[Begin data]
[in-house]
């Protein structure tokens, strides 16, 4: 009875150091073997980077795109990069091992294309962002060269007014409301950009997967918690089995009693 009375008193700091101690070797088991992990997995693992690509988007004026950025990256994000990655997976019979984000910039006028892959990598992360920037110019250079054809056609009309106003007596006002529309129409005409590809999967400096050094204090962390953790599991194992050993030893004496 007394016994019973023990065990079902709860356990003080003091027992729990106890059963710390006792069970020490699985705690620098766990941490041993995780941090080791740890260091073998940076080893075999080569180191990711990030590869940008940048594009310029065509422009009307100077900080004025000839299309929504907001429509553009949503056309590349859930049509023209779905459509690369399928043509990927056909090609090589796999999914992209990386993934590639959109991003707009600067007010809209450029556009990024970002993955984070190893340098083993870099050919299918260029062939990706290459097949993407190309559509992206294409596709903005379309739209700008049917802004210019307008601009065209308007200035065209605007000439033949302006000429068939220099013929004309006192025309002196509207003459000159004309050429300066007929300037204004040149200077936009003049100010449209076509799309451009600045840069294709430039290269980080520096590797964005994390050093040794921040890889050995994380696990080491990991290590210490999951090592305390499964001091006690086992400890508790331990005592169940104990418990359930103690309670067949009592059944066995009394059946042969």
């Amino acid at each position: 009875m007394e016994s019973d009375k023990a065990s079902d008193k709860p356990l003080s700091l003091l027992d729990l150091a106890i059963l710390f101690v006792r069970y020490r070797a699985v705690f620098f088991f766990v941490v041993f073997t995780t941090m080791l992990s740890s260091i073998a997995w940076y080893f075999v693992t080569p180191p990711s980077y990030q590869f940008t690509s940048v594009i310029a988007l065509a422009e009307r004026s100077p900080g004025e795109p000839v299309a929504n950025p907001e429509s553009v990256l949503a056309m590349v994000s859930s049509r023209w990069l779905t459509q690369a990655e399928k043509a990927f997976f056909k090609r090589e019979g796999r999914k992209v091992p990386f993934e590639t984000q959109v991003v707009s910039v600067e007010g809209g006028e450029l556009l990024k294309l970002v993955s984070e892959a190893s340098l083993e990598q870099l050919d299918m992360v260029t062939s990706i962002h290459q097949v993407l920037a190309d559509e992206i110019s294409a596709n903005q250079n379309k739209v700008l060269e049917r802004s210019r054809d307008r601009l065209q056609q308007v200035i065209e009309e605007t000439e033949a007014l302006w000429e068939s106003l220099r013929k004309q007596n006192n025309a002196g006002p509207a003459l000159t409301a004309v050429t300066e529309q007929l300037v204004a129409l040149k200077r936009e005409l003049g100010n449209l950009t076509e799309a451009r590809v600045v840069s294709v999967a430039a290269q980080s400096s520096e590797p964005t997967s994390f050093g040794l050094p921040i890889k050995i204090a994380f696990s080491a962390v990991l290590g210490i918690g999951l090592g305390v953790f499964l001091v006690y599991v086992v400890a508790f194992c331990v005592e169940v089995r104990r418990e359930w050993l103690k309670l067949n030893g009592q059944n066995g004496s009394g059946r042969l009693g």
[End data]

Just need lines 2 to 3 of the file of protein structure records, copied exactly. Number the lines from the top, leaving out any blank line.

């Protein structure tokens, strides 16, 4: 009875150091073997980077795109990069091992294309962002060269007014409301950009997967918690089995009693 009375008193700091101690070797088991992990997995693992690509988007004026950025990256994000990655997976019979984000910039006028892959990598992360920037110019250079054809056609009309106003007596006002529309129409005409590809999967400096050094204090962390953790599991194992050993030893004496 007394016994019973023990065990079902709860356990003080003091027992729990106890059963710390006792069970020490699985705690620098766990941490041993995780941090080791740890260091073998940076080893075999080569180191990711990030590869940008940048594009310029065509422009009307100077900080004025000839299309929504907001429509553009949503056309590349859930049509023209779905459509690369399928043509990927056909090609090589796999999914992209990386993934590639959109991003707009600067007010809209450029556009990024970002993955984070190893340098083993870099050919299918260029062939990706290459097949993407190309559509992206294409596709903005379309739209700008049917802004210019307008601009065209308007200035065209605007000439033949302006000429068939220099013929004309006192025309002196509207003459000159004309050429300066007929300037204004040149200077936009003049100010449209076509799309451009600045840069294709430039290269980080520096590797964005994390050093040794921040890889050995994380696990080491990991290590210490999951090592305390499964001091006690086992400890508790331990005592169940104990418990359930103690309670067949009592059944066995009394059946042969």
């Amino acid at each position: 009875m007394e016994s019973d009375k023990a065990s079902d008193k709860p356990l003080s700091l003091l027992d729990l150091a106890i059963l710390f101690v006792r069970y020490r070797a699985v705690f620098f088991f766990v941490v041993f073997t995780t941090m080791l992990s740890s260091i073998a997995w940076y080893f075999v693992t080569p180191p990711s980077y990030q590869f940008t690509s940048v594009i310029a988007l065509a422009e009307r004026s100077p900080g004025e795109p000839v299309a929504n950025p907001e429509s553009v990256l949503a056309m590349v994000s859930s049509r023209w990069l779905t459509q690369a990655e399928k043509a990927f997976f056909k090609r090589e019979g796999r999914k992209v091992p990386f993934e590639t984000q959109v991003v707009s910039v600067e007010g809209g006028e450029l556009l990024k294309l970002v993955s984070e892959a190893s340098l083993e990598q870099l050919d299918m992360v260029t062939s990706i962002h290459q097949v993407l920037a190309d559509e992206i110019s294409a596709n903005q250079n379309k739209v700008l060269e049917r802004s210019r054809d307008r601009l065209q056609q308007v200035i065209e009309e605007t000439e033949a007014l302006w000429e068939s106003l220099r013929k004309q007596n006192n025309a002196g006002p509207a003459l000159t409301a004309v050429t300066e529309q007929l300037v204004a129409l040149k200077r936009e005409l003049g100010n449209l950009t076509e799309a451009r590809v600045v840069s294709v999967a430039a290269q980080s400096s520096e590797p964005t997967s994390f050093g040794l050094p921040i890889k050995i204090a994380f696990s080491a962390v990991l290590g210490i918690g999951l090592g305390v953790f499964l001091v006690y599991v086992v400890a508790f194992c331990v005592e169940v089995r104990r418990e359930w050993l103690k309670l067949n030893g009592q059944n066995g004496s009394g059946r042969l009693g």